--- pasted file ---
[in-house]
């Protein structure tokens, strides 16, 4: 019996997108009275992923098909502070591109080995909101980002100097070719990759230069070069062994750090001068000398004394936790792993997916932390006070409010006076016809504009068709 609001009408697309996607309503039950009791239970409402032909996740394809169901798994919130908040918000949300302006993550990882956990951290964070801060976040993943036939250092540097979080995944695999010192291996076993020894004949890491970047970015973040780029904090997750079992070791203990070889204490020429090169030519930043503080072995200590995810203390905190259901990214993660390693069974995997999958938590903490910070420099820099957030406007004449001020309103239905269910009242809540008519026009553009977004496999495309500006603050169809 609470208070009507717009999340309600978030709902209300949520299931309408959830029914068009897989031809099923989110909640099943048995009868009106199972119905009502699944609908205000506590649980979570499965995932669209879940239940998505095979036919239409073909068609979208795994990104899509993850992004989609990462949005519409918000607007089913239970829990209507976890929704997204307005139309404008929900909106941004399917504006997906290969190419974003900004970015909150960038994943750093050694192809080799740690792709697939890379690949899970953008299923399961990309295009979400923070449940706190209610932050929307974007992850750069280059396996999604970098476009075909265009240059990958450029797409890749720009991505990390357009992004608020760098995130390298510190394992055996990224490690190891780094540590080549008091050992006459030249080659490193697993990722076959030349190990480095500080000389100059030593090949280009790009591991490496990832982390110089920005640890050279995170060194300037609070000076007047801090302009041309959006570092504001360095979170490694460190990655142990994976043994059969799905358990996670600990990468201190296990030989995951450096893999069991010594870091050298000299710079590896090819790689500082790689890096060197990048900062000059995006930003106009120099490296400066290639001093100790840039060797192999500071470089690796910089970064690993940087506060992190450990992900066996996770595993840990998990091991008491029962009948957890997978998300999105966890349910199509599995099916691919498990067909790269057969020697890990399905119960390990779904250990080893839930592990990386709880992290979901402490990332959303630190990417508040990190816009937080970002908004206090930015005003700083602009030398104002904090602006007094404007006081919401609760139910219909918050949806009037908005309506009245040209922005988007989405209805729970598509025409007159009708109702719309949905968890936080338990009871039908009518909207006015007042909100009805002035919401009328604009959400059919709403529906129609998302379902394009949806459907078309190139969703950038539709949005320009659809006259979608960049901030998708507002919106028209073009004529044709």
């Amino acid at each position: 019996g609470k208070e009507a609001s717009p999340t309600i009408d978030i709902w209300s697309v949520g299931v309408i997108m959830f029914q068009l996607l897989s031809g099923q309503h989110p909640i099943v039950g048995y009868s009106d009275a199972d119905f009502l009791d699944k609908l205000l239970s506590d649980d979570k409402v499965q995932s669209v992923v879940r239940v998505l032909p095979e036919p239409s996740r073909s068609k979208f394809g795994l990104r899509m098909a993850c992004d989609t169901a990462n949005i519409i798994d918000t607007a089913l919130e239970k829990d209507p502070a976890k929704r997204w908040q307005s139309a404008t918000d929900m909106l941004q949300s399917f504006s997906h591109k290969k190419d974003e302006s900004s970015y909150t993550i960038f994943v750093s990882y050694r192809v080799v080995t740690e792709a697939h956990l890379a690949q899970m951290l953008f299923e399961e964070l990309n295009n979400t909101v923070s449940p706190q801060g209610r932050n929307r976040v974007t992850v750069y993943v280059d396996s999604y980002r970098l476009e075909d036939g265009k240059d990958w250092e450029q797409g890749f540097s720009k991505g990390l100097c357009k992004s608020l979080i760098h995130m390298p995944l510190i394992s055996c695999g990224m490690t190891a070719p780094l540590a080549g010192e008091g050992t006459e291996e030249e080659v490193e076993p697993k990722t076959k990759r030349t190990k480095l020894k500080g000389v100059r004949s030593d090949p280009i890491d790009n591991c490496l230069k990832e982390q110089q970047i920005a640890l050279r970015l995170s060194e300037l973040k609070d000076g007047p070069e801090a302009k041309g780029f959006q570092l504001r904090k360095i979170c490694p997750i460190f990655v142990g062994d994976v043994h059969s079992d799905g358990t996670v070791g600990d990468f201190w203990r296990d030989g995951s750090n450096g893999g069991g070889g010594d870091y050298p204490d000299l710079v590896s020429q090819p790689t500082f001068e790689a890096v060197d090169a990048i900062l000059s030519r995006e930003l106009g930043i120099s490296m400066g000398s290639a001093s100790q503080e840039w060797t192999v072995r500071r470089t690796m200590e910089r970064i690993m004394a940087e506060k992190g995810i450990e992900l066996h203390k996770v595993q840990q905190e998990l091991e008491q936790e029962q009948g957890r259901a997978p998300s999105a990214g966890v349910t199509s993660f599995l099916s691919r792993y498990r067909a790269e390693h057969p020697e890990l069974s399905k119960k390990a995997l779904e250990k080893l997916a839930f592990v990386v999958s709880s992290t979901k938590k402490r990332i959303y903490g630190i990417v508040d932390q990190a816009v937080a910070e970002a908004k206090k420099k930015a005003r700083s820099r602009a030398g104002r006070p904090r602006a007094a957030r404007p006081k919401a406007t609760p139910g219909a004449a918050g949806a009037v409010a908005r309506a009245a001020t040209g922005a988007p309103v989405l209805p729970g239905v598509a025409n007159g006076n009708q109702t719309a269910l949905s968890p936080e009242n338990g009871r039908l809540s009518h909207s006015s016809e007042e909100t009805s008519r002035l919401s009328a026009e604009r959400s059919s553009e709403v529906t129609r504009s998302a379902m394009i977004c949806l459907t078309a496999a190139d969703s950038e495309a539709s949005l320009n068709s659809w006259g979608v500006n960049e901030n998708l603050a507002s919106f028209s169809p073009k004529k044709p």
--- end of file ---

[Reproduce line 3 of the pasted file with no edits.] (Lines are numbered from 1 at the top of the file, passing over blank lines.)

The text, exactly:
């Amino acid at each position: 019996g609470k208070e009507a609001s717009p999340t309600i009408d978030i709902w209300s697309v949520g299931v309408i997108m959830f029914q068009l996607l897989s031809g099923q309503h989110p909640i099943v039950g048995y009868s009106d009275a199972d119905f009502l009791d699944k609908l205000l239970s506590d649980d979570k409402v499965q995932s669209v992923v879940r239940v998505l032909p095979e036919p239409s996740r073909s068609k979208f394809g795994l990104r899509m098909a993850c992004d989609t169901a990462n949005i519409i798994d918000t607007a089913l919130e239970k829990d209507p502070a976890k929704r997204w908040q307005s139309a404008t918000d929900m909106l941004q949300s399917f504006s997906h591109k290969k190419d974003e302006s900004s970015y909150t993550i960038f994943v750093s990882y050694r192809v080799v080995t740690e792709a697939h956990l890379a690949q899970m951290l953008f299923e399961e964070l990309n295009n979400t909101v923070s449940p706190q801060g209610r932050n929307r976040v974007t992850v750069y993943v280059d396996s999604y980002r970098l476009e075909d036939g265009k240059d990958w250092e450029q797409g890749f540097s720009k991505g990390l100097c357009k992004s608020l979080i760098h995130m390298p995944l510190i394992s055996c695999g990224m490690t190891a070719p780094l540590a080549g010192e008091g050992t006459e291996e030249e080659v490193e076993p697993k990722t076959k990759r030349t190990k480095l020894k500080g000389v100059r004949s030593d090949p280009i890491d790009n591991c490496l230069k990832e982390q110089q970047i920005a640890l050279r970015l995170s060194e300037l973040k609070d000076g007047p070069e801090a302009k041309g780029f959006q570092l504001r904090k360095i979170c490694p997750i460190f990655v142990g062994d994976v043994h059969s079992d799905g358990t996670v070791g600990d990468f201190w203990r296990d030989g995951s750090n450096g893999g069991g070889g010594d870091y050298p204490d000299l710079v590896s020429q090819p790689t500082f001068e790689a890096v060197d090169a990048i900062l000059s030519r995006e930003l106009g930043i120099s490296m400066g000398s290639a001093s100790q503080e840039w060797t192999v072995r500071r470089t690796m200590e910089r970064i690993m004394a940087e506060k992190g995810i450990e992900l066996h203390k996770v595993q840990q905190e998990l091991e008491q936790e029962q009948g957890r259901a997978p998300s999105a990214g966890v349910t199509s993660f599995l099916s691919r792993y498990r067909a790269e390693h057969p020697e890990l069974s399905k119960k390990a995997l779904e250990k080893l997916a839930f592990v990386v999958s709880s992290t979901k938590k402490r990332i959303y903490g630190i990417v508040d932390q990190a816009v937080a910070e970002a908004k206090k420099k930015a005003r700083s820099r602009a030398g104002r006070p904090r602006a007094a957030r404007p006081k919401a406007t609760p139910g219909a004449a918050g949806a009037v409010a908005r309506a009245a001020t040209g922005a988007p309103v989405l209805p729970g239905v598509a025409n007159g006076n009708q109702t719309a269910l949905s968890p936080e009242n338990g009871r039908l809540s009518h909207s006015s016809e007042e909100t009805s008519r002035l919401s009328a026009e604009r959400s059919s553009e709403v529906t129609r504009s998302a379902m394009i977004c949806l459907t078309a496999a190139d969703s950038e495309a539709s949005l320009n068709s659809w006259g979608v500006n960049e901030n998708l603050a507002s919106f028209s169809p073009k004529k044709p």